|Dates: ||1820 - 1887|
|Active: ||Great Britain|
In 1869 Tunny was remembered as “one of the oldest and most advanced photographers in this country, having been professionally engaged in the art long anterior to the introduction of the collodion process.” He started as a shoe-maker in his native Scotland but was intrigued by chemistry, finding “every new discovery is the unlocking of another of Nature’s boundless storehouses.” In the autumn of 1839 an English friend sent Tunny a newspaper account of Talbot’s fixing an image on paper. The young man immediately dissolved a silver sixpence in nitric acid, made some paper, and went to his neighbor, a Mr. Milne, to use his sketching camera obscura. His first negative took a two-day exposure, but the image of the geranium was captivating, and Milne promptly exhibited it during a natural philosophy lecture. Tunny further observed, in “Reminscences,” “the enthusiasm with which I returned to repeat my experiment can only be appreciated by those who have just soiled their fingers for the first time, in the development of their first negative.” Recalling Hill & Adamson’s calotype studio, Tunny added, “time after time have I gone and stood on the projecting rock below Playfair’s monument on the Calton Hill, and drawn inspiration from viewing Mr. Adamson placing a large square box upon a stand, covering his head with a focussing-cloth, introducing the slide, counting the seconds by his watch, putting the cap on the lens, and retiring to what we now know to be the dark room.” Tunny exhibited a calotype portrait in the 1854 Royal Infirmary Fund exhibition in Dundee and in 1855 was still advertising “Calotype Portraits and Views of Edinburgh.” But both the calotype and the daguerreotype were to give way to wet collodion, of which he was one of the earliest adopters. Tunny became one of the founding members of the Photographic Society of Scotland and was later on the council of the Edinburgh Photographic Society. He was very successful commercially and traveled widely to the Continent, the Middle East, and America. He taught many a Scottish gentleman amateur. Tunny’s third wife, Margaret Wilson, was his photographic assistant; her early death in 1877 was widely lamented in the photographic community. A decade later, when he died, Tunny was remembered as being “thorough and enthusiastic in everything he undertook . . . he contributed . . . both by papers on practical topics and vivâ voce utterances.”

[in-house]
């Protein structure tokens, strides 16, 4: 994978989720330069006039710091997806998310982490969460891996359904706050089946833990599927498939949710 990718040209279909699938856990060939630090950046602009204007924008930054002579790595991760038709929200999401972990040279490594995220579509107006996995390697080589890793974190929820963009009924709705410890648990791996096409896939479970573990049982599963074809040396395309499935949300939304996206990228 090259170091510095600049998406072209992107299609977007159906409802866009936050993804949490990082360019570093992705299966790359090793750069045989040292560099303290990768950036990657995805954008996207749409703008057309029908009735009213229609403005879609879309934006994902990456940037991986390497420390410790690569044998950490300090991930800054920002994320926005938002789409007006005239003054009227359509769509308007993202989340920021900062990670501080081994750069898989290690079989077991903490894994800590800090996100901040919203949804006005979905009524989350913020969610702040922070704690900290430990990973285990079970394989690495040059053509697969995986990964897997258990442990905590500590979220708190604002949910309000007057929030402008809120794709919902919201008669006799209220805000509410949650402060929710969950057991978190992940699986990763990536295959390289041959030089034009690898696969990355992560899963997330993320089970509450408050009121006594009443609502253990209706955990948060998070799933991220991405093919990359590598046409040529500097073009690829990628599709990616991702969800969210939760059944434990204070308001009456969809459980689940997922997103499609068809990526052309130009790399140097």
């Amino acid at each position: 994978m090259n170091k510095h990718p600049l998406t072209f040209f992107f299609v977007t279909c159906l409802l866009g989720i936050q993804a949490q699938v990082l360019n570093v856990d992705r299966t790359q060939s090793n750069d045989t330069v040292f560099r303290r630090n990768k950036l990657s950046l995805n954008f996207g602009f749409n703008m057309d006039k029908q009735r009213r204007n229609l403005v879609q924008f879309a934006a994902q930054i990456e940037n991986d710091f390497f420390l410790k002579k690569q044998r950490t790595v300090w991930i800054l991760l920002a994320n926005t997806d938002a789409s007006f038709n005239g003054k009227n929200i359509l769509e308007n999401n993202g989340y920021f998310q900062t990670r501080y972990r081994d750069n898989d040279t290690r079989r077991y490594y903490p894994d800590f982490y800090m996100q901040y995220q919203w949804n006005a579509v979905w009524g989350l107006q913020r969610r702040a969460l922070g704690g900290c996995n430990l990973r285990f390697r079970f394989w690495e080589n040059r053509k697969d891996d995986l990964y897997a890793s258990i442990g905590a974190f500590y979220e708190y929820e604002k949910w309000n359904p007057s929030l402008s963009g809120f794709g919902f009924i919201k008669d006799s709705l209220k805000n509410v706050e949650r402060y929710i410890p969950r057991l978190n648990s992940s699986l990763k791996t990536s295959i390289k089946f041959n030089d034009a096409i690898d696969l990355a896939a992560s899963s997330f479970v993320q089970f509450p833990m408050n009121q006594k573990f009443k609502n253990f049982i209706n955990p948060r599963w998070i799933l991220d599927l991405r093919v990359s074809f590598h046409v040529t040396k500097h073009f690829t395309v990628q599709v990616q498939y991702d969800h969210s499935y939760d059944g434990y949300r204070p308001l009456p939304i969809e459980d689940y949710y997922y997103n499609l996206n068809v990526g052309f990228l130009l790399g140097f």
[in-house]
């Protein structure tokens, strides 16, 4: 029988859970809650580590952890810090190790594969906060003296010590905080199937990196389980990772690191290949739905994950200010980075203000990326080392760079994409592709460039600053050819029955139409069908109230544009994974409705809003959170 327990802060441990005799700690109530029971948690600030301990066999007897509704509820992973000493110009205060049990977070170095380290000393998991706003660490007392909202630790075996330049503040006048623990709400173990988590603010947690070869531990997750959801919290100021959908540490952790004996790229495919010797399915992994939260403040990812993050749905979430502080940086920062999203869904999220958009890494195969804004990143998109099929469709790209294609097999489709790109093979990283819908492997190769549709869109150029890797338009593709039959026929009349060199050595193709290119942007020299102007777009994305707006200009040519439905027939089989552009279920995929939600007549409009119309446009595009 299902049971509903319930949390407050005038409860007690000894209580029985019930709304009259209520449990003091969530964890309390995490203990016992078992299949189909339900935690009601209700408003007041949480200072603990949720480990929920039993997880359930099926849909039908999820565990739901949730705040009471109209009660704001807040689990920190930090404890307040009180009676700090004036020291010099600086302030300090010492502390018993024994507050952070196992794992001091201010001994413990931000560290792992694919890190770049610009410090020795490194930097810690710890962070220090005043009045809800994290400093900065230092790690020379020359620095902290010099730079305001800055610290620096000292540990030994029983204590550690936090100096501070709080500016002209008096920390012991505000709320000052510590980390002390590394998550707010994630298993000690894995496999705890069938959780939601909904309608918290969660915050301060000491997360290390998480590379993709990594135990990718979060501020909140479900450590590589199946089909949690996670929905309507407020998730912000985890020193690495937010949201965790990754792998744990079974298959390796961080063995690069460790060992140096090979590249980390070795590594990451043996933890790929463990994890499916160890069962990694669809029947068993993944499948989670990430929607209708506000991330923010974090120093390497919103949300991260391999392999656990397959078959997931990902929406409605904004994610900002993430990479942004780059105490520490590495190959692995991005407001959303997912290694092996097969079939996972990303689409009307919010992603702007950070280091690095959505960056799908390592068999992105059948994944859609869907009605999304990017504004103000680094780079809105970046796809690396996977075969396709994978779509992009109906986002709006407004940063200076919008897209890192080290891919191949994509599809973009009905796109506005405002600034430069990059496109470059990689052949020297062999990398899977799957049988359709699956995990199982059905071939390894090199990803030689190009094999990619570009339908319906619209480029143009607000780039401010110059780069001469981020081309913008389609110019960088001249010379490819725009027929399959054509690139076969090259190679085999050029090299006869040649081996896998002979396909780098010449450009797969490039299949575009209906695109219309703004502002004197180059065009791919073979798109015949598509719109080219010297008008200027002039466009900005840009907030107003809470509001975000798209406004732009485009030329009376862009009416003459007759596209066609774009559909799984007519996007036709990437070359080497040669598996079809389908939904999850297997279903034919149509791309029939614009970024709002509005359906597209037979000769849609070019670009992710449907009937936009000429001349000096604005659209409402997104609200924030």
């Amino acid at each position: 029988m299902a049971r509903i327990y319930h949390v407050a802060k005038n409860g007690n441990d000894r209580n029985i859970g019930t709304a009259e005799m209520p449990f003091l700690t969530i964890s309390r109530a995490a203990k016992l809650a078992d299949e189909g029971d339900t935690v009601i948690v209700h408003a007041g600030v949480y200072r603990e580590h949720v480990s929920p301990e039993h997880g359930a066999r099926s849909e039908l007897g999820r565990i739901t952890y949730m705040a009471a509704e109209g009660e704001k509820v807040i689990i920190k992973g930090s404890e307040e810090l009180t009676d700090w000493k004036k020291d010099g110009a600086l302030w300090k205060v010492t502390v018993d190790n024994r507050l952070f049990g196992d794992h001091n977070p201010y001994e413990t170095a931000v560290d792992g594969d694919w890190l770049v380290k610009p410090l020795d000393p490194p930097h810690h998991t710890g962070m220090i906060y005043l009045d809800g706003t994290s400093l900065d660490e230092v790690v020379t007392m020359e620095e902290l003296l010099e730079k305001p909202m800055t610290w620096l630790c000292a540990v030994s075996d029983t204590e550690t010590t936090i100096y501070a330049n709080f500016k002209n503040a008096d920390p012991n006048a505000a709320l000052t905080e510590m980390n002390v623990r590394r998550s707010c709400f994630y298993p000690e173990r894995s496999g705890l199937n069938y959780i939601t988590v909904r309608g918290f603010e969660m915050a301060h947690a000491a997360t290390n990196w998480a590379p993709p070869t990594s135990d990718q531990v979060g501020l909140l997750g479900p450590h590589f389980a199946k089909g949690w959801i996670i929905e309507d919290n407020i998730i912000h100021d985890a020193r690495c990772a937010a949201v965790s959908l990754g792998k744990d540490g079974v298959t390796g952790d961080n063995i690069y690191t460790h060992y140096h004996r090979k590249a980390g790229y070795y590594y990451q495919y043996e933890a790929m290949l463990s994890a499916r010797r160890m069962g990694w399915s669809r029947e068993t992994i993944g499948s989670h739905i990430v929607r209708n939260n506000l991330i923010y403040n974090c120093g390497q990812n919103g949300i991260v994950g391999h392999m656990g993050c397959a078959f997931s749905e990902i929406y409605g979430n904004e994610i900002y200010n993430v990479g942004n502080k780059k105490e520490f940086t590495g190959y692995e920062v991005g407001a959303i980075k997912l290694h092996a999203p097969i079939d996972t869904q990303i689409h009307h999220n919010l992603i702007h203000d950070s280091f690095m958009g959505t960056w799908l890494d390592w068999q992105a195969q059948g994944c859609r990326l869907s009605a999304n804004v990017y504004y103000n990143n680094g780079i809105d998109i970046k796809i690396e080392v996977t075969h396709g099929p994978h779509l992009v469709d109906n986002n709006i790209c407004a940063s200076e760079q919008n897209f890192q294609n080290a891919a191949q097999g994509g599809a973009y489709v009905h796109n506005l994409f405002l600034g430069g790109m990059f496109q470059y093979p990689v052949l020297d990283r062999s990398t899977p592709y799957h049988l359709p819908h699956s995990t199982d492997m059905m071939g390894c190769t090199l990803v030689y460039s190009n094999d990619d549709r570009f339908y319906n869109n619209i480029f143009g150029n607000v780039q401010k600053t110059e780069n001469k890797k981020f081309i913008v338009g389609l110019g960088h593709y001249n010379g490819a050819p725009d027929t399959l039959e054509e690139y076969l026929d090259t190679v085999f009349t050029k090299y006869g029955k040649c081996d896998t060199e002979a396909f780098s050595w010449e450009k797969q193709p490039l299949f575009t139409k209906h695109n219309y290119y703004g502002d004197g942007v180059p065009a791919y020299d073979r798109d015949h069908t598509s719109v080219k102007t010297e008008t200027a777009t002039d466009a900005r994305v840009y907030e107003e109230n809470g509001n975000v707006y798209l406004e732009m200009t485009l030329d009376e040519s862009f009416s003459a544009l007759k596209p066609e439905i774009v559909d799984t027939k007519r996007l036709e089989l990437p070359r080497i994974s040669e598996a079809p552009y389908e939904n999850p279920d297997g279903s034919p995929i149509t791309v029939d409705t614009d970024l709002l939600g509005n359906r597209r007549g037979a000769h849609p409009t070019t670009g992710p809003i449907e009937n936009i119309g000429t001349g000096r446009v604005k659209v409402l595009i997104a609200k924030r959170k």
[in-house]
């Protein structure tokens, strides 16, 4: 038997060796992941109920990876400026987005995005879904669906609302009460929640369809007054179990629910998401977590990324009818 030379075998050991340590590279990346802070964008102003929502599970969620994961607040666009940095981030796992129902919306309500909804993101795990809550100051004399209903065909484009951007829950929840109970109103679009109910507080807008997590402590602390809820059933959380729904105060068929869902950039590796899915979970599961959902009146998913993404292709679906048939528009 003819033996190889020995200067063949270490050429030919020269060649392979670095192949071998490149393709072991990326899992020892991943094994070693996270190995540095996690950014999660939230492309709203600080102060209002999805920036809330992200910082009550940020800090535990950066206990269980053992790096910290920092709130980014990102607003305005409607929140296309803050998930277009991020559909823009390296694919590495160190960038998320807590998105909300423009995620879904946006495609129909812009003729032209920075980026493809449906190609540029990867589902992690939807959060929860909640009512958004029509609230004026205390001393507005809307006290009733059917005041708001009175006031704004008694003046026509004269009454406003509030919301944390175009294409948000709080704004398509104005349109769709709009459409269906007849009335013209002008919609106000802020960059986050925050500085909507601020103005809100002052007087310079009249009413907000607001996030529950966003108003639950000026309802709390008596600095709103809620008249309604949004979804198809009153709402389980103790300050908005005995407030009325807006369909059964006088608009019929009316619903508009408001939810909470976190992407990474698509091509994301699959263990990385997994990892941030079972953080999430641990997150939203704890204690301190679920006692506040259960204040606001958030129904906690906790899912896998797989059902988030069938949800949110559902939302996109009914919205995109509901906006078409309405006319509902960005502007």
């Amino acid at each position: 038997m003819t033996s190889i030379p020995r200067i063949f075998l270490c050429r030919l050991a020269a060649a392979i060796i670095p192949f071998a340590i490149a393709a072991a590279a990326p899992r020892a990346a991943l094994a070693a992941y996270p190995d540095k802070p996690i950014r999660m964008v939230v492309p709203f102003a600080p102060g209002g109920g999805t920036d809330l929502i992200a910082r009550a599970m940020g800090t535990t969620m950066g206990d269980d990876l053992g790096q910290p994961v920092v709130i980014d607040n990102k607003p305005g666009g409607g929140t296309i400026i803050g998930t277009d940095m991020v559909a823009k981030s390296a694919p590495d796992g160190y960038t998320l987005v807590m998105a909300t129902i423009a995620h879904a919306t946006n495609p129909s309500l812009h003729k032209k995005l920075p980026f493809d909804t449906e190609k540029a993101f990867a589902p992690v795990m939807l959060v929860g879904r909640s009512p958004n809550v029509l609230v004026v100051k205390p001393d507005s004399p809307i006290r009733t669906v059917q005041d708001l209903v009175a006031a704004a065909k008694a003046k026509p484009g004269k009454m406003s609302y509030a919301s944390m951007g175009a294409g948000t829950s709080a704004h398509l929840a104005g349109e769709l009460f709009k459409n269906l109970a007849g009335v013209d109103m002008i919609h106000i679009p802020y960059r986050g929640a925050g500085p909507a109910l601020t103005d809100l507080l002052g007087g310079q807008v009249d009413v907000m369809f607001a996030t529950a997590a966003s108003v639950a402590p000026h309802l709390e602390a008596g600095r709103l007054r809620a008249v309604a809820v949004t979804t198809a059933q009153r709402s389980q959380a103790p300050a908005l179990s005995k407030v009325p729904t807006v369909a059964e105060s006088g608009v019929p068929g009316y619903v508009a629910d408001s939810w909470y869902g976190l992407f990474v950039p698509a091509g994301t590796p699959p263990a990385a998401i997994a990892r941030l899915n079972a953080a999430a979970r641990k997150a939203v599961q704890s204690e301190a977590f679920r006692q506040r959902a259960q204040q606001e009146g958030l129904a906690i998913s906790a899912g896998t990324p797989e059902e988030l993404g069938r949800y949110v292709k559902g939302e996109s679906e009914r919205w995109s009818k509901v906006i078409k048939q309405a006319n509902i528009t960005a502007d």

Roger Taylor & Larry J. Schaaf Impressed by Light: British Photographs from Paper Negatives, 1840-1860 (Metropolitan Museum of Art, New York, 2007)
This biography is courtesy and copyright of the Metropolitan Museum of Art and is included here with permission.
Date last updated: 4 Nov 2012.
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